Late Breaking News
Oct 1 2013 Circle the Date for Massive Coding Changeover at VA & Elsewhere
- Categorized in: December 2011, Department of Defense (DoD), Department of Veterans Affairs (VA), News
WASHINGTON — Oct. 1, 2013, might mean little to most clinicians now, just a day somewhere between Labor Day and Halloween in about two years.
This time next year, however, healthcare providers are likely to have the day circled on their calendars – in red.
It is the date that healthcare systems across the nation will switch from ICD-9 coding to ICD-10, and the learning curve is steep.
For many healthcare systems — those which involve only a handful of facilities and only have to coordinate with their insurers and Medicare — the process may be relatively straightforward. For VA, which consists of thousands of physicians in hundreds of facilities nationwide, that process will be considerably more difficult, especially because clinicians must be trained to use more than 19 times the number of codes in the current system.
A Better System
In fact, the changeover process at VA has been under way for some time behind the scenes and off the radar of most physicians who in the coming months will be tasked with relearning an entirely new coding system for medical diagnoses and inpatient procedures.
A country-specific version of the ninth revision of the International Statistical Classification of Diseases and Related Health Problems (ICD-9) system has been in place in the United States since 1983. It provides codes to classify diseases, as well as signs, symptoms, health complaints and patient circumstances. Using the ICD system, physicians can describe a patient’s problems in the form of a six-digit code.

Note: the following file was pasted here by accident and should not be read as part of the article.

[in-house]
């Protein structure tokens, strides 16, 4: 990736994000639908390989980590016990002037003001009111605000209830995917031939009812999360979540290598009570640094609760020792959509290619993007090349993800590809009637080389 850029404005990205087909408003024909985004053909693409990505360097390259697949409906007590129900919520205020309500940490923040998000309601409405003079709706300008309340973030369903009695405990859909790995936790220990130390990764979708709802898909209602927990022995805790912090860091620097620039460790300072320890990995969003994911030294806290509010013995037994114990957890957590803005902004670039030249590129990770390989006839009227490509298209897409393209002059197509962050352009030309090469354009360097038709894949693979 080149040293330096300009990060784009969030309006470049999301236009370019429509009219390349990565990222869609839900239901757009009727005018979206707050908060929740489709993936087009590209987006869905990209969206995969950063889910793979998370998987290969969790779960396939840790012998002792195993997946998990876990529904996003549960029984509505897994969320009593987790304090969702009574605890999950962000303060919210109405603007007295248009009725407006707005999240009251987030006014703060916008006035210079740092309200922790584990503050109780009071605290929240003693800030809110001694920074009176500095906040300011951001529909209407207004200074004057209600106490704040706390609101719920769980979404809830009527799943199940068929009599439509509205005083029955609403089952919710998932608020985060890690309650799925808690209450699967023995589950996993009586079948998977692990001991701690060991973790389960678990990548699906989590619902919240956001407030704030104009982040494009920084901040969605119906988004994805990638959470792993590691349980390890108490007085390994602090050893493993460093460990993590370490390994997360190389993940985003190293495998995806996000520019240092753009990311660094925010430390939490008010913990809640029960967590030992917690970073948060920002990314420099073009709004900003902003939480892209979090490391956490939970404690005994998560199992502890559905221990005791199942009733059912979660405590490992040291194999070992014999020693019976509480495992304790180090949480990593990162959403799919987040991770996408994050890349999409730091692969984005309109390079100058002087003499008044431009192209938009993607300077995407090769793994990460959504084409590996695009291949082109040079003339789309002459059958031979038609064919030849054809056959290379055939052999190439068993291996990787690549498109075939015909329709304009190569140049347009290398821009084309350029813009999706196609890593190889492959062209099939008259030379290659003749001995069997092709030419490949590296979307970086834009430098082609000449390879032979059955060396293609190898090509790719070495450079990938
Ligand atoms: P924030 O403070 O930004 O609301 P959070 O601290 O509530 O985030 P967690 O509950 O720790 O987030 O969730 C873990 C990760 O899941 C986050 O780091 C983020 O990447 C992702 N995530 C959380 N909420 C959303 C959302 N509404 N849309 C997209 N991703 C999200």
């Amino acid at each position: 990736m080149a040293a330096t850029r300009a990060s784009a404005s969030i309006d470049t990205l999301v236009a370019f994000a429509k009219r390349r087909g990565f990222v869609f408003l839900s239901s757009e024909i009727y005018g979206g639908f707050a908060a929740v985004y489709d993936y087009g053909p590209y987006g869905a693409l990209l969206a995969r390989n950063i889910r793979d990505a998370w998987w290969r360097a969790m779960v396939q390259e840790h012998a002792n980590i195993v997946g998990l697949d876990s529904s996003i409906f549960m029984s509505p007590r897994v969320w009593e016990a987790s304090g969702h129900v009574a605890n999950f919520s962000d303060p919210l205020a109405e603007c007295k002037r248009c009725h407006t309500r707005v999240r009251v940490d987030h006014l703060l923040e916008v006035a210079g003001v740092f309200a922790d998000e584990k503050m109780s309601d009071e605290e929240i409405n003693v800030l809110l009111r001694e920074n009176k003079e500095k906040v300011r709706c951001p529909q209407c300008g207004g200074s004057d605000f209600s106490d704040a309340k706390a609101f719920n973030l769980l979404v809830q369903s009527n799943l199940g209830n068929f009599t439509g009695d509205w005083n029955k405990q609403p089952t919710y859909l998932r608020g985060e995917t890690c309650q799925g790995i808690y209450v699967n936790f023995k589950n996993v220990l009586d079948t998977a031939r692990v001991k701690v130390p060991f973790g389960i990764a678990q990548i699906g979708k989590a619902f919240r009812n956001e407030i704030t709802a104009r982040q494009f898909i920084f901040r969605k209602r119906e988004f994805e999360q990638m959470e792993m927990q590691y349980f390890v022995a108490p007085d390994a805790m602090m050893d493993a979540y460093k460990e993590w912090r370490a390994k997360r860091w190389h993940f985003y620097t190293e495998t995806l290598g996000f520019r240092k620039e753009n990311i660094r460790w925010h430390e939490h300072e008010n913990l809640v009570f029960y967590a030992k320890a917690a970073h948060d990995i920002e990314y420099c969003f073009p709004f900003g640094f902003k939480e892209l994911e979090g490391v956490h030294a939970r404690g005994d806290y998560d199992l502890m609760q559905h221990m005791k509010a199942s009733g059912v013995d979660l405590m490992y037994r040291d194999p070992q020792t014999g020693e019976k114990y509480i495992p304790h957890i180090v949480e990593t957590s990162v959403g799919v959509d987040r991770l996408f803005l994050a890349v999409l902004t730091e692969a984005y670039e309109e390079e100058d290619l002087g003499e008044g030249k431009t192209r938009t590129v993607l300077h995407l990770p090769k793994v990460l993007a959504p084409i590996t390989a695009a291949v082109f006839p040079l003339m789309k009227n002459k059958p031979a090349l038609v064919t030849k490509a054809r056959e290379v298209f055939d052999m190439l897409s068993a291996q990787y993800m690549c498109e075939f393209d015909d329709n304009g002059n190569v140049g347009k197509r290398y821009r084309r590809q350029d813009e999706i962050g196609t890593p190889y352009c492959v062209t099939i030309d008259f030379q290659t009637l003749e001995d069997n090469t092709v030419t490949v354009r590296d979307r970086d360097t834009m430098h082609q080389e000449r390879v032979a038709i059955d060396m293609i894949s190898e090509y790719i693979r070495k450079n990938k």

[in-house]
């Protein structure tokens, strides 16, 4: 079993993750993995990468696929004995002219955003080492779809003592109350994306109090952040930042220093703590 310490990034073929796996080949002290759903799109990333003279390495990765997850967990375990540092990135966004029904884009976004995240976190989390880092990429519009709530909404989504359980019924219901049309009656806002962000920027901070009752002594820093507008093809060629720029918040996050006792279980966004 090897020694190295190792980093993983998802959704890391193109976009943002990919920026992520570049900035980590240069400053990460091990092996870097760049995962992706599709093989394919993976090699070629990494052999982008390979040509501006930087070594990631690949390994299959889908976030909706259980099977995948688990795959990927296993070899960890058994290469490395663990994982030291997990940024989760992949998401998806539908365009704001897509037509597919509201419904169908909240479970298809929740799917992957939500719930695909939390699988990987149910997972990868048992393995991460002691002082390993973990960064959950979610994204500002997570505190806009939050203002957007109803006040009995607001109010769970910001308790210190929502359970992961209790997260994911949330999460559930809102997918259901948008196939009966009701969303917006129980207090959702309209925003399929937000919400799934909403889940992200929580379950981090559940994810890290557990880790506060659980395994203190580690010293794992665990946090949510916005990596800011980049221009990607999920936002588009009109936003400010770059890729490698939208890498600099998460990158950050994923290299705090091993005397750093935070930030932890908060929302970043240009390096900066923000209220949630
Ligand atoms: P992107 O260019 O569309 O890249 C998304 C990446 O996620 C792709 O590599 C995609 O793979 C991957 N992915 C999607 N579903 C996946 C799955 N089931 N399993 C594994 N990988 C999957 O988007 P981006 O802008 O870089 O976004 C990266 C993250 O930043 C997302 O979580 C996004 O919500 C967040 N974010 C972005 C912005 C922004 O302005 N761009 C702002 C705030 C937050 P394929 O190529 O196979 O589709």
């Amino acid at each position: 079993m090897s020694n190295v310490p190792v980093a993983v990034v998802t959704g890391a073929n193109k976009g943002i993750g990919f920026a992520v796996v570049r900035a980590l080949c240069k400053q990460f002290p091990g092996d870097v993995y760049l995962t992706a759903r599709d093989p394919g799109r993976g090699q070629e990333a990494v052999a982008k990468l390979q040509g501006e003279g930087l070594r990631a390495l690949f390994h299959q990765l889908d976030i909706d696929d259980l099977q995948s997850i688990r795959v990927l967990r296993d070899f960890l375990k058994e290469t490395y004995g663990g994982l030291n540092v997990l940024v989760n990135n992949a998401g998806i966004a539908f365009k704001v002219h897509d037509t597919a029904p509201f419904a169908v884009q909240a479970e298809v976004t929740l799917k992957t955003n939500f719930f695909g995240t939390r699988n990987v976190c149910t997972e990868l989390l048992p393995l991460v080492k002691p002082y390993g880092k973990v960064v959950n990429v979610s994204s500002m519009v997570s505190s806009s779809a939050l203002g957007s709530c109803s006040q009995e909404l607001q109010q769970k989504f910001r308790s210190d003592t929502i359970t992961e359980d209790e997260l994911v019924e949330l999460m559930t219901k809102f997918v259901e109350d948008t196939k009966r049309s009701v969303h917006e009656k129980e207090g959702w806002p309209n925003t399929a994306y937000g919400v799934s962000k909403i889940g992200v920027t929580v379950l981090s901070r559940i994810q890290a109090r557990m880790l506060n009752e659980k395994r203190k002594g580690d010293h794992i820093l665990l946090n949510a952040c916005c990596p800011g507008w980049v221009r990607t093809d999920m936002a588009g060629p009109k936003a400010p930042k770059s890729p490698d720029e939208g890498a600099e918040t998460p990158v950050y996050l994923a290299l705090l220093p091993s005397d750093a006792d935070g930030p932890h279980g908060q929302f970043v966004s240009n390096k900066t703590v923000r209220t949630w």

The ICD-9 system was created by the World Health Organization in 1975 but not adopted by and adapted for the United States until eight years later. By that time, WHO was beginning work on the next version of the coding system (ICD-10) in 1983. ICD-10 was completed in 1990, and the current version began being used by most WHO member countries in 1994. Currently, 138 countries use it to track mortality data, and 99 countries use it to track patient diseases.
The United States is now adopting the current system, with the alpha draft of ICD-11 already available on the WHO website. For the first time, WHO is using a collaborative, Web 2.0 approach for a major revision, so changes are made in the draft version daily. The beta version of ICD-11 is expected to be available in May 2012, and the final version to be presented to the World Health Assembly in May 2015.
ICD-10 is already a more advanced system. Where ICD-9 allows for about 14,000 diagnostic codes, ICD-10 allows for more than 70,000. It will also allow for much more detail. For example, in body systems that are paired, such as ears, the system will note whether it is a right ear or left ear condition.
The impact on inpatient-procedure coding will be even more dramatic. The ICD-9 system allows for about 3,800 codes. The ICD-10 system allows for 73,000.
According to those overseeing the changeover in the United States, medicine has thoroughly outpaced the ICD-9 system over the last three decades. The coding system has no more room for new diseases and cannot take advantage of current medical innovations, especially in public health. For example, there is no method in the ICD-9 system to take note of biosurveillance — the national and worldwide tracking of viruses and epidemics — which has become of much greater importance in recent years.